Admiring these elegantly and minimally painted stones created by UK-based illustrator, Natasha Newton. The artist meticulously chooses the precise nature images and intricate patterned designs that compliment the particular shape, color, and natural markings of the stone. On an interview with Pikaland she says this about her thought process and inspirations:
“I get ideas all the time, and often at odd times when I’m least expecting them. They seem to appear from nowhere, but of course this can’t be true. I try to jot down a few written notes on paper as soon as I can, just so I won’t forget the general idea or initial thoughts, and sometimes I’ll make rough sketches too. I don’t tend to work on incredibly detailed preliminary sketches though, preferring just to have an idea of the composition and allowing the piece to develop as I’m working on it.”
“Nature, books (I collect art and design books, as well as unusual children’s storybooks), the changing seasons, trees and forests, bonfires and full moons, other artists, Scandinavian design (I desperately want to visit Norway and Sweden), love, and of course birds.”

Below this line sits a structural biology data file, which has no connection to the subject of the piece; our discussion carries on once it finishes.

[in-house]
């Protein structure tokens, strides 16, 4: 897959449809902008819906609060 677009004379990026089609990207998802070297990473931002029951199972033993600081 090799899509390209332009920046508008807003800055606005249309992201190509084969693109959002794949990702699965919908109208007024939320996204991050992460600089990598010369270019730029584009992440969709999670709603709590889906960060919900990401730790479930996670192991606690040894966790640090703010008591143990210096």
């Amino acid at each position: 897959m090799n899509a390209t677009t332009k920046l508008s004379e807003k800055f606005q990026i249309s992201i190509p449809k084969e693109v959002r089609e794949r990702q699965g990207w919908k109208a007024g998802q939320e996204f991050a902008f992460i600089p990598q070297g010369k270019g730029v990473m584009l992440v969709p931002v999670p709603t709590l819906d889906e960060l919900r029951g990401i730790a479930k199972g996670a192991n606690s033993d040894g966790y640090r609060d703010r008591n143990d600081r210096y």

You can follow the artist on her website, Facebook and Instagram. Some of her pieces can be purchased in the shop, NatashaNewtonArt.
Images: Courtesy of Natasha Newton.
Painter Jan De Vliegher lives and works in Bruges, Belgium. He uses light, form, color, shadow and a thick painting texture to produce strong emotional contemporary abstractions. The subject matter takes a backseat role to the lush colors, dramatic brushstrokes and overpowering scale of his work. On Gow Lansford Gallery he says this about content in painting:
‘Content in painting means more to me then a good political, social or moral story, or whatever kind of meaning/storytelling. It is something poetical and emotional, pure painterly, a free way of painting, a celebration of life. My approach to painting has a formal element as well. I look at paintings in terms of color, form and composition. I like to compose, to create order by means of different compositional styles’.
And on Hilde Van Canneyt blog he says this:
“Painting is ultimately a rational thought process. Truly profound and experience your feelings without systematics as happens in the expressionist world already rapidly decays into something animate. How often it does not happen that someone in a daze think you have made an incredible job and afterwards realize that it all means nothing? I see painting as more sport where you practice a hundred percent control over what you do and where you are very focused. You also need to agree to go out of control, but calculated.”
You can follow the artist here on his website.
Images: Courtesy of Jan De Vliegher.